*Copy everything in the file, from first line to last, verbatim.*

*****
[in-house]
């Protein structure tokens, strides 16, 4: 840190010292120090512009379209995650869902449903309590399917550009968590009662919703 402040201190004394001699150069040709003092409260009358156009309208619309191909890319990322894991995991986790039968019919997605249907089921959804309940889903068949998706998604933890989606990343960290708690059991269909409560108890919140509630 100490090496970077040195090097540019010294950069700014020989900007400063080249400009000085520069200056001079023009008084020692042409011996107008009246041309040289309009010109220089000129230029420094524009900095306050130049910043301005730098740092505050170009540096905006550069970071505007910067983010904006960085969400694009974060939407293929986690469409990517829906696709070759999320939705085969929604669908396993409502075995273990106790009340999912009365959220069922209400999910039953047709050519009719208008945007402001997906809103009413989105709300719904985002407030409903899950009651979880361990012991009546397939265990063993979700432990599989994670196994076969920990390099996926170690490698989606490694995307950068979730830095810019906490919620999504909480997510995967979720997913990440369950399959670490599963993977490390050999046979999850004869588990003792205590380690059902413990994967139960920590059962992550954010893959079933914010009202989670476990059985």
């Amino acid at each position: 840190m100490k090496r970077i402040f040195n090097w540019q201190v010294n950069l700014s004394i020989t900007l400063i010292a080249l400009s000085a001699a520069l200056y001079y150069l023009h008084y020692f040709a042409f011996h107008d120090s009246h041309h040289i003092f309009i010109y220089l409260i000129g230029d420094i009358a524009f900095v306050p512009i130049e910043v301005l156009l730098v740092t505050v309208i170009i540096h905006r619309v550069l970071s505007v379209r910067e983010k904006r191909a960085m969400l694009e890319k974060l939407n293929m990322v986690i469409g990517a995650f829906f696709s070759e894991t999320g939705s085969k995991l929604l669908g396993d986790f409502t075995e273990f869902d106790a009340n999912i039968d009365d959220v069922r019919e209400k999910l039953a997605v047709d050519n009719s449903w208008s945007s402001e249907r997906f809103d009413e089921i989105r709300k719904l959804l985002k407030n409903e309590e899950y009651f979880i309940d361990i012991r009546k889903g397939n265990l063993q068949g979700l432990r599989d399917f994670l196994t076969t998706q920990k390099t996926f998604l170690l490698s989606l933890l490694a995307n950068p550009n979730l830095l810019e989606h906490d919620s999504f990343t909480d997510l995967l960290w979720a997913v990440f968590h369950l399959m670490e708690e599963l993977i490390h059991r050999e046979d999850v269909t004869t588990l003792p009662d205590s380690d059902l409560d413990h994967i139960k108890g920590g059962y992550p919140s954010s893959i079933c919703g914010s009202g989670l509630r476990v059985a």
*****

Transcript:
[in-house]
């Protein structure tokens, strides 16, 4: 840190010292120090512009379209995650869902449903309590399917550009968590009662919703 402040201190004394001699150069040709003092409260009358156009309208619309191909890319990322894991995991986790039968019919997605249907089921959804309940889903068949998706998604933890989606990343960290708690059991269909409560108890919140509630 100490090496970077040195090097540019010294950069700014020989900007400063080249400009000085520069200056001079023009008084020692042409011996107008009246041309040289309009010109220089000129230029420094524009900095306050130049910043301005730098740092505050170009540096905006550069970071505007910067983010904006960085969400694009974060939407293929986690469409990517829906696709070759999320939705085969929604669908396993409502075995273990106790009340999912009365959220069922209400999910039953047709050519009719208008945007402001997906809103009413989105709300719904985002407030409903899950009651979880361990012991009546397939265990063993979700432990599989994670196994076969920990390099996926170690490698989606490694995307950068979730830095810019906490919620999504909480997510995967979720997913990440369950399959670490599963993977490390050999046979999850004869588990003792205590380690059902413990994967139960920590059962992550954010893959079933914010009202989670476990059985």
């Amino acid at each position: 840190m100490k090496r970077i402040f040195n090097w540019q201190v010294n950069l700014s004394i020989t900007l400063i010292a080249l400009s000085a001699a520069l200056y001079y150069l023009h008084y020692f040709a042409f011996h107008d120090s009246h041309h040289i003092f309009i010109y220089l409260i000129g230029d420094i009358a524009f900095v306050p512009i130049e910043v301005l156009l730098v740092t505050v309208i170009i540096h905006r619309v550069l970071s505007v379209r910067e983010k904006r191909a960085m969400l694009e890319k974060l939407n293929m990322v986690i469409g990517a995650f829906f696709s070759e894991t999320g939705s085969k995991l929604l669908g396993d986790f409502t075995e273990f869902d106790a009340n999912i039968d009365d959220v069922r019919e209400k999910l039953a997605v047709d050519n009719s449903w208008s945007s402001e249907r997906f809103d009413e089921i989105r709300k719904l959804l985002k407030n409903e309590e899950y009651f979880i309940d361990i012991r009546k889903g397939n265990l063993q068949g979700l432990r599989d399917f994670l196994t076969t998706q920990k390099t996926f998604l170690l490698s989606l933890l490694a995307n950068p550009n979730l830095l810019e989606h906490d919620s999504f990343t909480d997510l995967l960290w979720a997913v990440f968590h369950l399959m670490e708690e599963l993977i490390h059991r050999e046979d999850v269909t004869t588990l003792p009662d205590s380690d059902l409560d413990h994967i139960k108890g920590g059962y992550p919140s954010s893959i079933c919703g914010s009202g989670l509630r476990v059985a």